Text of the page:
SAS and the Artificial Intelligence of Things
by Shelly Kramer | December 16, 2019

Organizations in a variety of industries from manufacturing to healthcare have embraced the Internet of Things (IoT). But driving innovation and gaining a competitive advantage require more than just connecting devices and gathering data. Without Artificial Intelligence (AI) capabilities, IoT devices and the data they produce would have limited value. And AI applications would struggle for relevancy without the massive amount of data that IoT devices create.

The full power and potential of the IoT is unlocked when organizations tap into the data collected and put those insights to use. AI and the IoT are the perfect example of two technologies that complement one other and should forever be linked.

When combined, the Artificial Intelligence of Things (AIoT) gives brands the potential to improve operational efficiencies and make real-time decisions that ultimately impact and improve the customer experience — the ultimate goal in digital transformation.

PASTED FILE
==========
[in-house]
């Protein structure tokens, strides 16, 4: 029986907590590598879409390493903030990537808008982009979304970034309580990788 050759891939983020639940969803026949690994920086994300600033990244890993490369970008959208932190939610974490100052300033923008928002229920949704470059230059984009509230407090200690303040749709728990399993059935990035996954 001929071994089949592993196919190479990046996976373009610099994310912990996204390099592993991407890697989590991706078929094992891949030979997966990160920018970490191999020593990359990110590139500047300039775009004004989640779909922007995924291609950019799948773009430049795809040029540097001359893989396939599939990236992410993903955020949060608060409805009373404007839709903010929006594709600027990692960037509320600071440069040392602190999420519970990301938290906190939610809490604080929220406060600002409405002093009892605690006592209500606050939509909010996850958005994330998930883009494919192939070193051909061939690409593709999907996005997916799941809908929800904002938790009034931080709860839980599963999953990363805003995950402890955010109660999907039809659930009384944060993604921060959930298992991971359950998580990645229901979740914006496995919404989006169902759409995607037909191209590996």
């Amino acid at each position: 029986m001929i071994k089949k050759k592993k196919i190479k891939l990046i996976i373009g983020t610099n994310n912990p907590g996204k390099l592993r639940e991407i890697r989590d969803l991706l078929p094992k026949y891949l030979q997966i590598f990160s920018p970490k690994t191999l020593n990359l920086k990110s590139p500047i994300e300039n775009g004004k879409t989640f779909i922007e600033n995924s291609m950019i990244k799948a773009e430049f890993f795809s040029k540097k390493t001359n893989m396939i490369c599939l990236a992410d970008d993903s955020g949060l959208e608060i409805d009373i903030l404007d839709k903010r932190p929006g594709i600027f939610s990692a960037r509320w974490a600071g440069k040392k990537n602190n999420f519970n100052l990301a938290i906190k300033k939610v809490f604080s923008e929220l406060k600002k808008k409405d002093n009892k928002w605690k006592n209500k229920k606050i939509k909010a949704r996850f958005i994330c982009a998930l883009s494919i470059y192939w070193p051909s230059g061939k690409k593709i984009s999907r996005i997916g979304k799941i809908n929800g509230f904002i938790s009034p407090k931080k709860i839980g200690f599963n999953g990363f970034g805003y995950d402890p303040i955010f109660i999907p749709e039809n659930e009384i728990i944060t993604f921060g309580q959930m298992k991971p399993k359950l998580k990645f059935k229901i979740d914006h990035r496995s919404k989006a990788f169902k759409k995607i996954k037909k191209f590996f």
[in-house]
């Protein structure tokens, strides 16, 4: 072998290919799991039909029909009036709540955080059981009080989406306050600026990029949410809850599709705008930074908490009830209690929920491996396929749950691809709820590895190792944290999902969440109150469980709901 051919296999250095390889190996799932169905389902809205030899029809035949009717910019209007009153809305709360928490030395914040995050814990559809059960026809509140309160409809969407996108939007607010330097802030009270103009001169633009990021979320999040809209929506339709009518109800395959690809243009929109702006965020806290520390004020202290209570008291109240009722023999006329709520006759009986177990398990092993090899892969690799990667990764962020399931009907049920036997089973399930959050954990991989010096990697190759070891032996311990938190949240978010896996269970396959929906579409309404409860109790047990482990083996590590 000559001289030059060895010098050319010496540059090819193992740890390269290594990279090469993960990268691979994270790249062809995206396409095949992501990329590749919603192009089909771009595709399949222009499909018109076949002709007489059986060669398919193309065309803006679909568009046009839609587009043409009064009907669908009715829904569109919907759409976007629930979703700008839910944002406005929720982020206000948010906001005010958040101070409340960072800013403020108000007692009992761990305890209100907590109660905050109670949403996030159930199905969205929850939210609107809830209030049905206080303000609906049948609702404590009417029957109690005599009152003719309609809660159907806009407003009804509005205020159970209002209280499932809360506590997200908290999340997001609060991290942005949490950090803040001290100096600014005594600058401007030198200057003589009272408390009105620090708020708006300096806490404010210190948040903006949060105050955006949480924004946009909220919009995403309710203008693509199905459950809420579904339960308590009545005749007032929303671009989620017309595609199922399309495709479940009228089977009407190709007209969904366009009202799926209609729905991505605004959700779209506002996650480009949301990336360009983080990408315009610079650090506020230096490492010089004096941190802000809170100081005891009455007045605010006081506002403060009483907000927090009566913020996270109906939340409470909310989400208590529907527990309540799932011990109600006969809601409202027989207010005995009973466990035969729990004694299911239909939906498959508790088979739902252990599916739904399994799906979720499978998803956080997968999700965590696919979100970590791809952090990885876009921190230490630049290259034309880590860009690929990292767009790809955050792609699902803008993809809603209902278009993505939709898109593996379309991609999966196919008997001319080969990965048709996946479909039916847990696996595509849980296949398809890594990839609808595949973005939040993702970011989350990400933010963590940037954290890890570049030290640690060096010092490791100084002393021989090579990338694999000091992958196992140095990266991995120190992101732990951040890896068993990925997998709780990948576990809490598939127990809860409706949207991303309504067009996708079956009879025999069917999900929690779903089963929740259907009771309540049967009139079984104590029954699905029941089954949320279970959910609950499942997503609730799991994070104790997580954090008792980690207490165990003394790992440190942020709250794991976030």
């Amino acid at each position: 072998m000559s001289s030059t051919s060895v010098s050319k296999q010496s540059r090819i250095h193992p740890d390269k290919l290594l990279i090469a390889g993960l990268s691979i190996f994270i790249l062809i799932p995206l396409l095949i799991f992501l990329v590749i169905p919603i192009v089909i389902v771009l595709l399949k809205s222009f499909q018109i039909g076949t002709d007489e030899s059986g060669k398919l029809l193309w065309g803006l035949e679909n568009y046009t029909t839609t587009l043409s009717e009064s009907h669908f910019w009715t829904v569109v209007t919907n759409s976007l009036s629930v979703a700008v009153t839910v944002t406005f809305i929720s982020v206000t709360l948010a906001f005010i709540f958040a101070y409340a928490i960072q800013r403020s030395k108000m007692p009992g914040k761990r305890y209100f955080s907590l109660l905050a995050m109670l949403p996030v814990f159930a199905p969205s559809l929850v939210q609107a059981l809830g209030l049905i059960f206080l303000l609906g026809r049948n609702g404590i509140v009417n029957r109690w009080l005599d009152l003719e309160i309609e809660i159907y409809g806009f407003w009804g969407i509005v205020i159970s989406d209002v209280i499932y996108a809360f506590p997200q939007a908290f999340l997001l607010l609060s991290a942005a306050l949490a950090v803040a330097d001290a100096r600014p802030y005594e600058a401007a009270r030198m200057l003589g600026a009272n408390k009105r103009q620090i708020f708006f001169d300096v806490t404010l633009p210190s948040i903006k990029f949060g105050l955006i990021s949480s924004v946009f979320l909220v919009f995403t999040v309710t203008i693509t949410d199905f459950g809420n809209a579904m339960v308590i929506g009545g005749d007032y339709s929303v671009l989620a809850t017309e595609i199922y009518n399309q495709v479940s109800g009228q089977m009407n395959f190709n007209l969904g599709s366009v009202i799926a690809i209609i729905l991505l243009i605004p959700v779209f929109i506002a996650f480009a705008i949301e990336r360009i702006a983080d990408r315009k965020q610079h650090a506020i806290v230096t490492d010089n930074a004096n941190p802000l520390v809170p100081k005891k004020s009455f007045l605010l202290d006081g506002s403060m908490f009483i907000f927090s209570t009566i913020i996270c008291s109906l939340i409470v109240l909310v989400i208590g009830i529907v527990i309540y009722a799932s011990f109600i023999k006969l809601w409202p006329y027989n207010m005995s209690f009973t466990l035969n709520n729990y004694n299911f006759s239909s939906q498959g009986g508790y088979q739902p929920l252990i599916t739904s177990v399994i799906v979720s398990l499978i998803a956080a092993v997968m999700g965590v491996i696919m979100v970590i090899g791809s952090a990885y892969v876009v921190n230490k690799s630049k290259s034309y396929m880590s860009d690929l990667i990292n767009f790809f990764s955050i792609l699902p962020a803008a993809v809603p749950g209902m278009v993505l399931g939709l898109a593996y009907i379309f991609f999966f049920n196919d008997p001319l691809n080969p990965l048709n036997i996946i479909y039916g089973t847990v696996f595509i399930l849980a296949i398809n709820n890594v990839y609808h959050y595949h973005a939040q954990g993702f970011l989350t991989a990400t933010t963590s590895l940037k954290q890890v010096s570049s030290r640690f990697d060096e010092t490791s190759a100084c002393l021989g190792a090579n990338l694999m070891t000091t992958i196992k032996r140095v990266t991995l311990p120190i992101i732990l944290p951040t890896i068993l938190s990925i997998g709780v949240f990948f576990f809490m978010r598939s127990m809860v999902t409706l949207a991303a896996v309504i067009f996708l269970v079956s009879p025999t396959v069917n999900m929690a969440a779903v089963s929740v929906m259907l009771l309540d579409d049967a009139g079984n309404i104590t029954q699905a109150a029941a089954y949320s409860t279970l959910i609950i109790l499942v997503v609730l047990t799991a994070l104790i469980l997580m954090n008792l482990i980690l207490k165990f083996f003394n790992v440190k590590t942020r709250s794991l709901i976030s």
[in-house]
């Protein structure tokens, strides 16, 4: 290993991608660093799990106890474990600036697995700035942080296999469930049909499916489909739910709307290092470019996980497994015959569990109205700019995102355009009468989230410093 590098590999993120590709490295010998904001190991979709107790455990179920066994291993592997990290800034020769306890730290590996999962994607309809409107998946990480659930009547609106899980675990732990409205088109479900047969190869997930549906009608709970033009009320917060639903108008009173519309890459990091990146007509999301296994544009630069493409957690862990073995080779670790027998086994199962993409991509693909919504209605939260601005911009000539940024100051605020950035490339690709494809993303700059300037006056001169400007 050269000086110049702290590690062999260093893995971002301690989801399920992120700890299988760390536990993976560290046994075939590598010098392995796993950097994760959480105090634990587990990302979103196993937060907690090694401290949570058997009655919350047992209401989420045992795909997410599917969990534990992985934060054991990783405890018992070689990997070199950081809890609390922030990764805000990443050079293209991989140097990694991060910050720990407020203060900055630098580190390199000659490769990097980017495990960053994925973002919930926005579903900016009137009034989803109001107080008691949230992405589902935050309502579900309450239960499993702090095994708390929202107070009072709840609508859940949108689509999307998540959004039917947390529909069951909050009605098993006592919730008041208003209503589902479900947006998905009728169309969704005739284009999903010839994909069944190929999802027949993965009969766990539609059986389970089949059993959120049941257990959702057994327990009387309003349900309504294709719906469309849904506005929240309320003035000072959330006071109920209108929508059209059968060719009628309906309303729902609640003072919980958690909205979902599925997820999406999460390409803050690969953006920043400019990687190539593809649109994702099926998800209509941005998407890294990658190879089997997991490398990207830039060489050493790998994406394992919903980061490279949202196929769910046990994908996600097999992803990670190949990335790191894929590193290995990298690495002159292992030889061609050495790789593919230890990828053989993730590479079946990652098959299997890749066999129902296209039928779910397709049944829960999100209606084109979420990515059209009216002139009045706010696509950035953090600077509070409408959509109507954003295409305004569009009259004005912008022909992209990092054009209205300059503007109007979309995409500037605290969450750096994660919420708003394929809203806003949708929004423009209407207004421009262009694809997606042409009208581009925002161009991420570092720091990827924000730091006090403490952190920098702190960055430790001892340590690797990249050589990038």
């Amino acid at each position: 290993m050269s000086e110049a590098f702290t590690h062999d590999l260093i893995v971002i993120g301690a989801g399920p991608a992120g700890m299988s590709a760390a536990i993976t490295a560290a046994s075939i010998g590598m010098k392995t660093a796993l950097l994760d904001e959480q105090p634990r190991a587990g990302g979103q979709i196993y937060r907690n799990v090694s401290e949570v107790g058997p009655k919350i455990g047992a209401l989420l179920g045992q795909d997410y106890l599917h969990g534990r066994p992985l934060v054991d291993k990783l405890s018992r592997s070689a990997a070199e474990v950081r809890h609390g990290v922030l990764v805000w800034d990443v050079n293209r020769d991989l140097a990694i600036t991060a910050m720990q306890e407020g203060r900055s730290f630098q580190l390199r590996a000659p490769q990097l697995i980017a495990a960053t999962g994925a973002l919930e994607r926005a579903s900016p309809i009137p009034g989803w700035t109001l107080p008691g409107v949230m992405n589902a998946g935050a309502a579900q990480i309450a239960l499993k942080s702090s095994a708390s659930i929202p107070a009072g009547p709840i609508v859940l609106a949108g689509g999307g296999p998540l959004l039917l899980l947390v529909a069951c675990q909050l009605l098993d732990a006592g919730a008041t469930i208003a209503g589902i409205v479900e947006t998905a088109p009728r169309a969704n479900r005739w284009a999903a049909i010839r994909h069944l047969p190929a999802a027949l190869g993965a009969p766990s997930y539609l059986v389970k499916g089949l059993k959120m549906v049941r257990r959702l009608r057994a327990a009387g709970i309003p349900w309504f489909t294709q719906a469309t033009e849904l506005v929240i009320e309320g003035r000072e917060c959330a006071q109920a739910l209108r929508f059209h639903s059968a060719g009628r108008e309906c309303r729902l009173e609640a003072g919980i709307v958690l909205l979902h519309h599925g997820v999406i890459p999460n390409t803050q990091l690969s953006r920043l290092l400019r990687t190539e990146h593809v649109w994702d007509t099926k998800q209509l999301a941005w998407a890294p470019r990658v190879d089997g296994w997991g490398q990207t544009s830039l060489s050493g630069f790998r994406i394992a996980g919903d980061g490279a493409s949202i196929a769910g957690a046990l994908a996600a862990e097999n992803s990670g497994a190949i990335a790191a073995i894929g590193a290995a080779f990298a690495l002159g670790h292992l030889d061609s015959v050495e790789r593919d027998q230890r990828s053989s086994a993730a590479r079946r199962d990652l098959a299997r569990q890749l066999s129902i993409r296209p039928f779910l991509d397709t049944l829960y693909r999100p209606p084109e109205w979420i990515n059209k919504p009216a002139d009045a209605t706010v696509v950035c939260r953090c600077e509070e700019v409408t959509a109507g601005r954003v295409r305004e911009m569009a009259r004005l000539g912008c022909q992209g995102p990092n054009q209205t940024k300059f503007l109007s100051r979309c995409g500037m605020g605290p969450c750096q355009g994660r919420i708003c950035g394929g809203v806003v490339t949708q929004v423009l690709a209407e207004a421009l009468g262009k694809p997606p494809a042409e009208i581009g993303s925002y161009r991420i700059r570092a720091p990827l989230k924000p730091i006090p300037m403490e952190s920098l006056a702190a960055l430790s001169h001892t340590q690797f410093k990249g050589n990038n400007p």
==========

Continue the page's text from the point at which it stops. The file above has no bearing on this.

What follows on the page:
The AIoT is a powerful tool that is slowly gaining popularity, which is why the team at SAS, a leader in analytics technology, put together a helpful guide — SAS and the Artificial Intelligence of Things (AIoT) — to offer a better understanding of this technology.

When you browse this resource, you’ll learn the basics of the AIoT and some interesting facts and figures about the technology that can help you gain a competitive edge. You’ll also learn:

  • Expert predictions about the profitability of projects that involve the AIoT
  • How companies can use the AIoT to improve their services including real-world use cases
  • How AI and IoT work together to accelerate digital transformation
  • Other technologies that are benefiting from the AIoT
  • The unique SAS perspective on the AIoT

If you want learn more about how the AIoT can benefit your organization and your industry, start by reading this guide SAS and the Artificial Intelligence of Things (AIoT) today!

Futurum Research provides industry research and analysis. These columns are for educational purposes only and should not be considered in any way investment advice.

Shelly Kramer
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